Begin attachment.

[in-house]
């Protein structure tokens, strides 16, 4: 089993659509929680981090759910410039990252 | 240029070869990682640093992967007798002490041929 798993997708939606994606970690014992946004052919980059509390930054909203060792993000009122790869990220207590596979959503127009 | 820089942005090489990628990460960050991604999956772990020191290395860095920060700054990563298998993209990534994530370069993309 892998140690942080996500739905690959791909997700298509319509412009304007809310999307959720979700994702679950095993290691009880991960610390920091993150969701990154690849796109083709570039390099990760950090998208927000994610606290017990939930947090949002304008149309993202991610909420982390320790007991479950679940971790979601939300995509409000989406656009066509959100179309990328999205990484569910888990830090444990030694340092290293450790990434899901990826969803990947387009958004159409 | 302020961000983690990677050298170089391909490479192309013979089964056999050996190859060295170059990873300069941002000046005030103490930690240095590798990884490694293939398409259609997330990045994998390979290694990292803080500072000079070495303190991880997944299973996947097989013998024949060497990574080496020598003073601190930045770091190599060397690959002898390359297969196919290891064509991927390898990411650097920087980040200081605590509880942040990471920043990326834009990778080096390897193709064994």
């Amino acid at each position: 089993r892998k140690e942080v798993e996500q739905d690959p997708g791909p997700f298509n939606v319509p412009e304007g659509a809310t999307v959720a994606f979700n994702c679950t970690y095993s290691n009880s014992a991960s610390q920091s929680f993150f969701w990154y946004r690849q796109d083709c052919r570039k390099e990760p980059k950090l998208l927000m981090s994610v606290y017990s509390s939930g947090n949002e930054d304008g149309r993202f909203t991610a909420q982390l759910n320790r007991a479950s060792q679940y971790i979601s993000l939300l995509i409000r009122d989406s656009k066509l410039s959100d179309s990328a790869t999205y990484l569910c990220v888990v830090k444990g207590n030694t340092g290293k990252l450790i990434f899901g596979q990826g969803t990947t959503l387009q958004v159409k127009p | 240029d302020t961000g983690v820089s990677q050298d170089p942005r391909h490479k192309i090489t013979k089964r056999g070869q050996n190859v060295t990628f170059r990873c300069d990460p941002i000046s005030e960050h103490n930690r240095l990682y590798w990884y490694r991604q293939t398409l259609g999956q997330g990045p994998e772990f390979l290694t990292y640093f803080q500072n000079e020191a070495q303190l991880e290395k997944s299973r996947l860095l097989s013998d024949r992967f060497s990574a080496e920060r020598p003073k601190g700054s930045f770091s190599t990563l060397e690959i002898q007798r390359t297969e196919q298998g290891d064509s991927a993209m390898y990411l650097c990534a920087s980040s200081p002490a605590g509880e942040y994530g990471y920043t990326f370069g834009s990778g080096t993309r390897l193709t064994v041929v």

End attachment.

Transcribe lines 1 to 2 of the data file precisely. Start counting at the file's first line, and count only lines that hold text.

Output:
[in-house]
């Protein structure tokens, strides 16, 4: 089993659509929680981090759910410039990252 | 240029070869990682640093992967007798002490041929 798993997708939606994606970690014992946004052919980059509390930054909203060792993000009122790869990220207590596979959503127009 | 820089942005090489990628990460960050991604999956772990020191290395860095920060700054990563298998993209990534994530370069993309 892998140690942080996500739905690959791909997700298509319509412009304007809310999307959720979700994702679950095993290691009880991960610390920091993150969701990154690849796109083709570039390099990760950090998208927000994610606290017990939930947090949002304008149309993202991610909420982390320790007991479950679940971790979601939300995509409000989406656009066509959100179309990328999205990484569910888990830090444990030694340092290293450790990434899901990826969803990947387009958004159409 | 302020961000983690990677050298170089391909490479192309013979089964056999050996190859060295170059990873300069941002000046005030103490930690240095590798990884490694293939398409259609997330990045994998390979290694990292803080500072000079070495303190991880997944299973996947097989013998024949060497990574080496020598003073601190930045770091190599060397690959002898390359297969196919290891064509991927390898990411650097920087980040200081605590509880942040990471920043990326834009990778080096390897193709064994």